Fifteen minutes before this Wednesday’s deadline, Greg Gandrud, head of the Santa Barbara Republican Central Committee, filed ballot language in opposition to Measure S, the half-cent sales tax proposed by Sheriff Bill Brown — and endorsed by all five county supervisors — to build a new North County jail. In addition, the funds generated by the sales tax increase — $30 million for 14 years — would be spent running the jail, underwriting the costs of intervention and prevention programs designed to reduce criminal recidivism, and support local public safety agencies throughout the county. Also signing the opposition argument — which argues, “We’re taxed enough already” — are three North County business people not affiliated with the Republican Central Committee: Berto Van Veen, Bob Nelson, and David Stockdale. Stockdale, a Santa Maria insurance broker, ran in June for the Republican nomination for Congress, to run against Democratic incumbent Lois Capps, and lost.

Greg Gandrud
Paul Wellman (file)

Given that the proposed sales tax hike needs a two-thirds majority to pass, any opposition argument on the ballot could prove damaging. Having the local Republican Party signing the argument could give it substantially more impact. The Republican Central Committee held an ad hoc telephone meeting Wednesday afternoon to discuss filing arguments against Measure S. The motion passed overwhelmingly, with only two members voting against. Sheriff Bill Brown and one of his campaign consultants, Lanny Ebenstein, had met prior with the Republican Central Committee to woo support for the jail tax. Brown reportedly had made several follow-up phone calls, but to no avail. Ebenstein, a well-known conservative activist with libertarian leanings, has been the voice of the Santa Barbara County Taxpayers Association for the past several years. Ebenstein also writes editorials for the Santa Barbara News-Press.

The existing county jail is so overcrowded that it’s in violation of the law and has been for at least 20 years. Party chairman Greg Gandrud explained that he’s always supported the proposed new jail — for the past 20 years Santa Barbara judges have found the existing lockup legally inadequate — but he doesn’t believe county taxpayers should have to foot the bill. Gandrud said the county should have raised Santa Barbara’s $24 million share of the $80 million construction project — the other $56 million will be provided courtesy of state grants — by paying into an account over the past 20 years. “This is a failure of county leadership. Sheriff Brown says people will die if the jail is not built. If that’s the case, it’s the county that will have blood on its hands for its lack of leadership,” said Gandrud. He also suggested that if the supervisors and all county employees took a 10-percent pay cut, they’d raise more than the $24 million Brown says are needed.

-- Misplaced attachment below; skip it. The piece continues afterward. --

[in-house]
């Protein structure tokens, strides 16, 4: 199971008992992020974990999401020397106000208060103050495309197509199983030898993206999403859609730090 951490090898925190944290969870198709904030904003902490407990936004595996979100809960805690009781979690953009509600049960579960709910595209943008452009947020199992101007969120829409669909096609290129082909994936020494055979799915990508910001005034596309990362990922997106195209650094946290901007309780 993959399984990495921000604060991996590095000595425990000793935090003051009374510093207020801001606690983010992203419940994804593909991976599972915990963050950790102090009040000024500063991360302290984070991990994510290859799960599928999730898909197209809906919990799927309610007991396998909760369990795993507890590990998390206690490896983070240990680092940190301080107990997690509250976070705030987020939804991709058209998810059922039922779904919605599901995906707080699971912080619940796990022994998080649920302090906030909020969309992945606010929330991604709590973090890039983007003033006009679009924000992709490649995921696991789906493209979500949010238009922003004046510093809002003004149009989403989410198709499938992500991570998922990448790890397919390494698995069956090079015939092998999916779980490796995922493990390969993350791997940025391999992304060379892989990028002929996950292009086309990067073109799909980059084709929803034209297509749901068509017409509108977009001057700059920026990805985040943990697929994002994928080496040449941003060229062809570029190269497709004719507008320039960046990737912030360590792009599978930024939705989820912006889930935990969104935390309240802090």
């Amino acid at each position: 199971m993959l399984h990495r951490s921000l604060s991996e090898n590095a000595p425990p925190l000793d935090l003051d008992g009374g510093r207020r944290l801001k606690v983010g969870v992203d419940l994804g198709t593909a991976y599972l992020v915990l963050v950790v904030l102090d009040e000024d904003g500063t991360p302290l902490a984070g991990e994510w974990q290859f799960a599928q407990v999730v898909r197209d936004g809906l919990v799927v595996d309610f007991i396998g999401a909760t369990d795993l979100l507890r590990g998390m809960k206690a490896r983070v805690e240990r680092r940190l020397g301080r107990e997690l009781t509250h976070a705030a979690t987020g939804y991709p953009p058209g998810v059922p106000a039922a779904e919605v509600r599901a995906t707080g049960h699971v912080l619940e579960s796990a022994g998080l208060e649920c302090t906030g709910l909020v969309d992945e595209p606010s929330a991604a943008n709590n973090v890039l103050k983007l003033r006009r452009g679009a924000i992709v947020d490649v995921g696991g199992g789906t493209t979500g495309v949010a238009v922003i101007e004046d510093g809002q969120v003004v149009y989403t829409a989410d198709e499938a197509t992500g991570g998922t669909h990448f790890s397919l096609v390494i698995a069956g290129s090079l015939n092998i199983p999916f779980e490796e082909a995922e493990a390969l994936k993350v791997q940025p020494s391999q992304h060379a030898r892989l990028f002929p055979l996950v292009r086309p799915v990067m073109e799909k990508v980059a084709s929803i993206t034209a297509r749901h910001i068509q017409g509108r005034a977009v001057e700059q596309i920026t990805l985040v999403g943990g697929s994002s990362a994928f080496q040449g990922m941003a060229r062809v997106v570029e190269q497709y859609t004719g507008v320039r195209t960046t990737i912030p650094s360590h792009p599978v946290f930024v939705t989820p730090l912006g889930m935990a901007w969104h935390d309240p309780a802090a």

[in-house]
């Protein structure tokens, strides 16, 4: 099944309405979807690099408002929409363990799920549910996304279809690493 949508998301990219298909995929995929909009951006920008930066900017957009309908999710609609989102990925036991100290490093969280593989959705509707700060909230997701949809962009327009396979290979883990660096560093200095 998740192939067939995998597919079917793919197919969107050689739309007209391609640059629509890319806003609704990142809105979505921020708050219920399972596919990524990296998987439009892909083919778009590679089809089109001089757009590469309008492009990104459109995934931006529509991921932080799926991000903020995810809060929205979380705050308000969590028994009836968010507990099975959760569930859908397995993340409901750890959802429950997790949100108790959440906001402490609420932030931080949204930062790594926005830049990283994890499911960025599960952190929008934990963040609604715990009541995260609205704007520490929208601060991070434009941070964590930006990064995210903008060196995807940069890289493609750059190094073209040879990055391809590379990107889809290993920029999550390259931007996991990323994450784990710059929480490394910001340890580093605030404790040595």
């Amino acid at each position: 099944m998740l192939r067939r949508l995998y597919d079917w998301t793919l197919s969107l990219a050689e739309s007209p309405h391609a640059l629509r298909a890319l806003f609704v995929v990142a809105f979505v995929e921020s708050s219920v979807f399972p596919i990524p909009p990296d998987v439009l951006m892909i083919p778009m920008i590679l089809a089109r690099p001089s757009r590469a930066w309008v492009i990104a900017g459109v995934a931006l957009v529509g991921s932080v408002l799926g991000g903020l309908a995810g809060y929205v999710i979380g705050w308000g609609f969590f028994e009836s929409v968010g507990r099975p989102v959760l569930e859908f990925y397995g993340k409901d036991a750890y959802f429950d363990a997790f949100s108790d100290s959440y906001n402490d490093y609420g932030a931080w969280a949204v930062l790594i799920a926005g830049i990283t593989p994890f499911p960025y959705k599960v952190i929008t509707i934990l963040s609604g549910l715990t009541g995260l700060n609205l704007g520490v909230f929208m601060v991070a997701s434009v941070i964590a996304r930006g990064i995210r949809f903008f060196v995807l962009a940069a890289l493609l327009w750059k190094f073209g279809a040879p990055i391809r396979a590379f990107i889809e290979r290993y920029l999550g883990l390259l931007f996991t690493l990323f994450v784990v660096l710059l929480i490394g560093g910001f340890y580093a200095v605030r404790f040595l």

Lanny Ebenstein
Paul Wellman (file)

Gandrud accused the sheriff of attempting to use taxpayers to generate a giant “slush fund” with which to buy political support for the proposed tax hike. If passed, Measure S would generate millions for intervention and prevention programs, which Brown has always argued were essential to any jail project. Only by breaking the cycle of recidivism, Brown has argued, can any facility hope to bring the number of people locked up to a manageable level. In addition, a portion of the funds generated by Measure S — $10 million a year — have been earmarked for every law enforcement agency. Fire departments would share as well, as would the county’s probation department. In addition, Measure S would cover the annual jail operating costs of $17 million. Gandrud said he would have supported a measure that limited the funds generated to just the cost of jail construction.

Politically, Gandrud is a singer without that big of a choir. A libertarian-minded Republican, Gandrud served one term on the Carpinteria City Council. He’s run for state assembly — without success — and this June lost in his bid to become the county’s next treasurer. But he never really fit in with fellow conservatives. Openly gay, Gandrud was active with the Log Cabin Republicans, an organization of gay and lesbian conservatives. He’s also a vegan. On the Carpinteria Council, he and fellow conservative Joe Armendariz never got along. Gandrud claimed that Armendariz, a born-again Christian, disapproved that he was openly gay. On the record, Armendariz complained that Gandrud was a loose cannon. Armendariz, chief executive of the Santa Barbara Industrial Association, has endorsed Measure S and has been uncharacteristically effusive in his praise, calling it “almost perfect.” When asked what impact Gandrud’s opposition might have, Armendariz retorted, “Greg who?” Gandrud’s position within the Republican party, however, gives him a bigger microphone, and it’s endowed his opposition to Measure S with greater impact.

Signing arguments in favor of Measure S were all five county supervisors. Two of these — Joe Centeno and Joni Gray — are lifelong Republicans. Without the sales tax increase, they contend, the county’s existing jail will remain dangerously overcrowded, and prisoners will continue to be released early. Funds from Measure S would also help underwrite the costs of public safety at a time when the county is facing chronic multibillion-dollar budget woes.


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